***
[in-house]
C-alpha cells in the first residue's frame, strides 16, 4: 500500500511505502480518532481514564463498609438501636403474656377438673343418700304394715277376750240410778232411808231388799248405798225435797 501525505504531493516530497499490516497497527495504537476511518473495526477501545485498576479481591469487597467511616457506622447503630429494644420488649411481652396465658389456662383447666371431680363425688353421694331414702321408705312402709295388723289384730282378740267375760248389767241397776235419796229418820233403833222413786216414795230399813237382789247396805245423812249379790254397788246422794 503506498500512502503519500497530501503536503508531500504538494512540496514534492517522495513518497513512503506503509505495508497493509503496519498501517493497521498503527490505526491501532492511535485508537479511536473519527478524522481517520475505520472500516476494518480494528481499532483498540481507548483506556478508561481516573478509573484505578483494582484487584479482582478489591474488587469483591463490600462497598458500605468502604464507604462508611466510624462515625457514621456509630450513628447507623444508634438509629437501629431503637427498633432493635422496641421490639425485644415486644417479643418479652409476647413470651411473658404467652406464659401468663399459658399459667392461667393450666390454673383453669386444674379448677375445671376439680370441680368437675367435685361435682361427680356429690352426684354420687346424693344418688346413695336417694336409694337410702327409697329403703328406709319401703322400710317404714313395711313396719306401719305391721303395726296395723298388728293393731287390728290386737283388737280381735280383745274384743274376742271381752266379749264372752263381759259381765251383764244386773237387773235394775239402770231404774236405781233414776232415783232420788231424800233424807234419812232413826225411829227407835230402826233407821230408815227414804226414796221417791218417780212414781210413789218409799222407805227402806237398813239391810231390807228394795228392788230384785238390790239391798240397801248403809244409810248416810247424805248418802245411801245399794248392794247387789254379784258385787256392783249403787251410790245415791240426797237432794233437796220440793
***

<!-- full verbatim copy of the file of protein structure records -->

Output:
[in-house]
C-alpha cells in the first residue's frame, strides 16, 4: 500500500511505502480518532481514564463498609438501636403474656377438673343418700304394715277376750240410778232411808231388799248405798225435797 501525505504531493516530497499490516497497527495504537476511518473495526477501545485498576479481591469487597467511616457506622447503630429494644420488649411481652396465658389456662383447666371431680363425688353421694331414702321408705312402709295388723289384730282378740267375760248389767241397776235419796229418820233403833222413786216414795230399813237382789247396805245423812249379790254397788246422794 503506498500512502503519500497530501503536503508531500504538494512540496514534492517522495513518497513512503506503509505495508497493509503496519498501517493497521498503527490505526491501532492511535485508537479511536473519527478524522481517520475505520472500516476494518480494528481499532483498540481507548483506556478508561481516573478509573484505578483494582484487584479482582478489591474488587469483591463490600462497598458500605468502604464507604462508611466510624462515625457514621456509630450513628447507623444508634438509629437501629431503637427498633432493635422496641421490639425485644415486644417479643418479652409476647413470651411473658404467652406464659401468663399459658399459667392461667393450666390454673383453669386444674379448677375445671376439680370441680368437675367435685361435682361427680356429690352426684354420687346424693344418688346413695336417694336409694337410702327409697329403703328406709319401703322400710317404714313395711313396719306401719305391721303395726296395723298388728293393731287390728290386737283388737280381735280383745274384743274376742271381752266379749264372752263381759259381765251383764244386773237387773235394775239402770231404774236405781233414776232415783232420788231424800233424807234419812232413826225411829227407835230402826233407821230408815227414804226414796221417791218417780212414781210413789218409799222407805227402806237398813239391810231390807228394795228392788230384785238390790239391798240397801248403809244409810248416810247424805248418802245411801245399794248392794247387789254379784258385787256392783249403787251410790245415791240426797237432794233437796220440793